Wanted: Jack of all trades to handle New Stanton Park
By Michele Stewardson
Published: Thursday, April 11, 2013, 8:55 p.m.
New Stanton Borough is advertising a part-time laborer position for New Stanton Park.
The park opened April 1 and is currently being operated by the borough Public Works Department.
This new employee would handle park maintenance such as cutting grass, cleaning the pavilion and restroom, clearing weeds and brush and the opening and closing of the park.
“We're hoping (that person) will be able to do more,” said Scott Sistek, council president. “We won't know until we see the pool of applicants. It's up to the personnel committee to discuss with individuals when applying.”
The deadline to submit an application and references is April 22.
At last week's council meeting, property at the end of the Pennsylvania Avenue, near the old school, was also discussed. Tree limbs, sand and stone are being dumped there, causing an eyesore.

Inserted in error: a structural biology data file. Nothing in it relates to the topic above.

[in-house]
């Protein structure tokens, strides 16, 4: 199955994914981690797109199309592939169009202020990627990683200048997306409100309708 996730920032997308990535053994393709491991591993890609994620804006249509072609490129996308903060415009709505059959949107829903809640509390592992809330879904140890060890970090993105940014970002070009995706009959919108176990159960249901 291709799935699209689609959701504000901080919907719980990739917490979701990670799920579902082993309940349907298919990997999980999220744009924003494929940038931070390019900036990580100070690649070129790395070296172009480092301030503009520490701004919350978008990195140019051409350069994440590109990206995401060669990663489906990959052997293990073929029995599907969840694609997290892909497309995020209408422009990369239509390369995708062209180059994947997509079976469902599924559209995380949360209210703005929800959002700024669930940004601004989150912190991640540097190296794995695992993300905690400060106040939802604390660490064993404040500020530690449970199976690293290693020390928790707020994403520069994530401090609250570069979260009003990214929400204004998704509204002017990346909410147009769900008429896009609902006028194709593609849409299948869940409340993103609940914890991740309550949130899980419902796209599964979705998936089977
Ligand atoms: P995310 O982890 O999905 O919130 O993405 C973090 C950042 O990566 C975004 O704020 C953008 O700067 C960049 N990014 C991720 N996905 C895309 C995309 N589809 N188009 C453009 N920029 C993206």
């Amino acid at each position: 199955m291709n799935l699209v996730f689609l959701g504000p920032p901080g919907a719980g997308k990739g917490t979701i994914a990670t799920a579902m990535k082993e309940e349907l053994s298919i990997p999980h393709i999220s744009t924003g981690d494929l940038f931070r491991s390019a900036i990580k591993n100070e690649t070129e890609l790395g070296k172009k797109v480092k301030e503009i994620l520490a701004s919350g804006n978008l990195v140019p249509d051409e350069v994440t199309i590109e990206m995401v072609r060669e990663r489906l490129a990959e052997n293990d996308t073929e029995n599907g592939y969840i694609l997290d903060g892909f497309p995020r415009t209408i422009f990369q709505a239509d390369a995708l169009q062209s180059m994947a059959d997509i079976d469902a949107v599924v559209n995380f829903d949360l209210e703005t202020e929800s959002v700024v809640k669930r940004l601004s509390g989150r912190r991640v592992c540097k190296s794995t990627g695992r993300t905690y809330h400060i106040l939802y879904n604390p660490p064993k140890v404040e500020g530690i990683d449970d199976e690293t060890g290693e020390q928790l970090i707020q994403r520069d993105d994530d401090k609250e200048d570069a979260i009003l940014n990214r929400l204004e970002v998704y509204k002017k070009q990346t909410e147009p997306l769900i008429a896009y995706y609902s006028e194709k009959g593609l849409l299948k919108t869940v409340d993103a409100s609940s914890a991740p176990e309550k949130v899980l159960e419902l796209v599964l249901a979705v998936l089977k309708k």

Mel Steele Jr., a borough code enforcement employee, said the borough does not own that property, which is currently controlled by Thomas Jamison. Jamison could not be reached for comment.
Rob Cammarata, president of Proscape, a landscape contractor in New Stanton and a former council member, mows the grass and maintains the property for Jamison.
He said any dumping that goes on there is the borough's because its property borders Jamison's.
“Any time there is a road project with milling, (the borough) is dumping back there,” Cammarata said. “It's a very remote area.”
Council reached no decision regarding the dumping.
Additionally, council unanimously approved new billing processes for Hunker Borough. Hunker does not have a public works department and New Stanton borough has set up work orders for Hunker, but jobs were not being properly billed, said Tom Smith, New Stanton Council member.
When a work order is called in, New Stanton borough devised a job sheet detailing the job so that the borough secretary can then bill properly, within 30 days.
“There are so many things that have gotten neglected because nobody is willing to take the time to work on it,” said Smith. “I'm retired and I can spend the time. I saw a problem and got permission from council to straighten it out.”
Michele Stewardson is a contributing writer for Trib Total Media.
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